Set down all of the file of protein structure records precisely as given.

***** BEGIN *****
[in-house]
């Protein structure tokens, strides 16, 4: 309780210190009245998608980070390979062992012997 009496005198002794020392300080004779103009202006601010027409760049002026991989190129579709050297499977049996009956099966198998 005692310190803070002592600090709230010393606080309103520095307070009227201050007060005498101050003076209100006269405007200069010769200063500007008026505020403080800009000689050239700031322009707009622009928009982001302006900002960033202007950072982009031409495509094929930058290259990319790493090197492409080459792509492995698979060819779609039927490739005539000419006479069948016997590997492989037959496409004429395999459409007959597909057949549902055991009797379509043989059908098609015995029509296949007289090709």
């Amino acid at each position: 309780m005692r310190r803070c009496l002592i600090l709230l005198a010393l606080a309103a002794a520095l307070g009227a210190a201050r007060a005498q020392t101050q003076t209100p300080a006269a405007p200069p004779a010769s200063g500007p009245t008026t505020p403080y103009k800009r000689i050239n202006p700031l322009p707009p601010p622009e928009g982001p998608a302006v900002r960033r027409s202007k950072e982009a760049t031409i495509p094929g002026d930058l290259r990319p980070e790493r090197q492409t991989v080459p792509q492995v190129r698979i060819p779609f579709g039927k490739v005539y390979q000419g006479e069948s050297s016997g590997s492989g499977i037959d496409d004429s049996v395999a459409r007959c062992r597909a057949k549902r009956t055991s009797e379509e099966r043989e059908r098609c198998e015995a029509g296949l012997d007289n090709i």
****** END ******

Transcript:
[in-house]
């Protein structure tokens, strides 16, 4: 309780210190009245998608980070390979062992012997 009496005198002794020392300080004779103009202006601010027409760049002026991989190129579709050297499977049996009956099966198998 005692310190803070002592600090709230010393606080309103520095307070009227201050007060005498101050003076209100006269405007200069010769200063500007008026505020403080800009000689050239700031322009707009622009928009982001302006900002960033202007950072982009031409495509094929930058290259990319790493090197492409080459792509492995698979060819779609039927490739005539000419006479069948016997590997492989037959496409004429395999459409007959597909057949549902055991009797379509043989059908098609015995029509296949007289090709």
């Amino acid at each position: 309780m005692r310190r803070c009496l002592i600090l709230l005198a010393l606080a309103a002794a520095l307070g009227a210190a201050r007060a005498q020392t101050q003076t209100p300080a006269a405007p200069p004779a010769s200063g500007p009245t008026t505020p403080y103009k800009r000689i050239n202006p700031l322009p707009p601010p622009e928009g982001p998608a302006v900002r960033r027409s202007k950072e982009a760049t031409i495509p094929g002026d930058l290259r990319p980070e790493r090197q492409t991989v080459p792509q492995v190129r698979i060819p779609f579709g039927k490739v005539y390979q000419g006479e069948s050297s016997g590997s492989g499977i037959d496409d004429s049996v395999a459409r007959c062992r597909a057949k549902r009956t055991s009797e379509e099966r043989e059908r098609c198998e015995a029509g296949l012997d007289n090709i």